As more and more of us baby boomers age, we are faced with the challenge of helping our elderly parents and other loved ones. Our hope is to keep them healthy, mobile, and able to enjoy their lives in years to come. I know this can be a difficult task as many individuals living to the ripe age of 70 even have trouble dealing with their self-care activities because of their existing health conditions.
It’s important to encourage your elderly loved ones to stay as physically active as possible. This may provide them some relief from their symptoms of arthritis and improve bone health. And, it may even increase their energy as well as their mental outlook.
It’s not your fault. You’ve been programmed to think that you’re not good enough, pretty enough, skinny enough, or perfect enough. It’s on the cover of photoshopped magazines at the grocery store, reinforced on TV, and referred to in current — and unfortunately catchy — songs that objectify women. So much of what surrounds us today is appearance-driven, and there’s a natural tendency to adapt to our surroundings. This unfortunate marriage between societal pressures and our brains has birthed a critical voice in our heads telling us that we are quite simply not good enough. Picture a sumo wrestler sitting on your brain. He is huge, powerful and controlling (and HEAVY!), but does he wrestle you down or are you tripping over your own shoelaces? It’s never too late to reevaluate the budget of your energy wallet, and make sure that sumo isn’t taking more than he’s owed!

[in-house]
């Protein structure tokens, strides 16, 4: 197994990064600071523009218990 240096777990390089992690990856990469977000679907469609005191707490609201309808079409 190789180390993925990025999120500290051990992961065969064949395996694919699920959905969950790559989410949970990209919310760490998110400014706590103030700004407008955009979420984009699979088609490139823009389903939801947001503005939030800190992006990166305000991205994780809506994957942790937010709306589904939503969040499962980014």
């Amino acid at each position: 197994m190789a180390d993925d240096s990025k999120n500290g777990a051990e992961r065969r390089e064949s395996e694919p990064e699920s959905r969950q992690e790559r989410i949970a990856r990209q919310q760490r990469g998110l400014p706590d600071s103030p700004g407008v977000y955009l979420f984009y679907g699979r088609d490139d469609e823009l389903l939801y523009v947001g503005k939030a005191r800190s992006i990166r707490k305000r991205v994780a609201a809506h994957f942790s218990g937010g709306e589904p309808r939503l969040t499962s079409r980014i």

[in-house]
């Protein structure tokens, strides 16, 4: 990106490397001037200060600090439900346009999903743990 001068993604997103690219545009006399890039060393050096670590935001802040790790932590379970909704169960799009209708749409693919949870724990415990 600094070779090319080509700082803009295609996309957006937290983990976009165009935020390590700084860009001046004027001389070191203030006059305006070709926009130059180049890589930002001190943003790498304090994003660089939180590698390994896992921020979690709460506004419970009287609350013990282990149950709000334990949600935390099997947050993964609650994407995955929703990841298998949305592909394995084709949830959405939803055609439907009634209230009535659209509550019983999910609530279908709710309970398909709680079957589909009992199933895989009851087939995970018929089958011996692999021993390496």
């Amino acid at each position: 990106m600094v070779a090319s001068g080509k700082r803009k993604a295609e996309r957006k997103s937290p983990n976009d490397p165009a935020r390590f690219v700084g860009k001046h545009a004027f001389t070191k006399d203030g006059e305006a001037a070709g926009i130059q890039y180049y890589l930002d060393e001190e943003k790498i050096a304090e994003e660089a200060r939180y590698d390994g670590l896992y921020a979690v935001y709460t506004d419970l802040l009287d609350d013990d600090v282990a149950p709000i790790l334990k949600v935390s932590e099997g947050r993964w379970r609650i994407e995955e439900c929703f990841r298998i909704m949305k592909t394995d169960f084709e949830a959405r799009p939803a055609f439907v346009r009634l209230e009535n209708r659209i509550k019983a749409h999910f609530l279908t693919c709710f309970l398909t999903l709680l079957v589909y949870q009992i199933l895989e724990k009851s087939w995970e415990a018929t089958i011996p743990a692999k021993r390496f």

For many years preliminary research showed that hormone therapy could lower the risk of heart disease in women and it’s use was the standard treatment for the prevention of heart disease, hot flashes, night sweats, vaginal dryness and other menopause symptoms. The Women’s Health Initiative (WHI), a large randomized clinical trial included studying postmenopausal women using hormone therapy. Women with a uterus were given estrogen plus progestin (E+P) to protect the endometrium (lining of the womb) and women without a uterus were given estrogen (E) alone. The average age of initiating hormone therapy in the study was age 63 years. These were older women who had more absolute risks for chronic diseases.
The E+P trial was stopped three years early because overall there were more risks than benefits and the estrogen alone trial was stopped one year early due to risk of stroke but there was more balance of benefits and risks. Findings in these older women were used to make decisions about the use of hormone therapy (HT) in women in general and as a result many women stopped taking their hormones because of fear of getting breast cancer, heart attacks and strokes and many health providers discontinued prescribing these medications to women.
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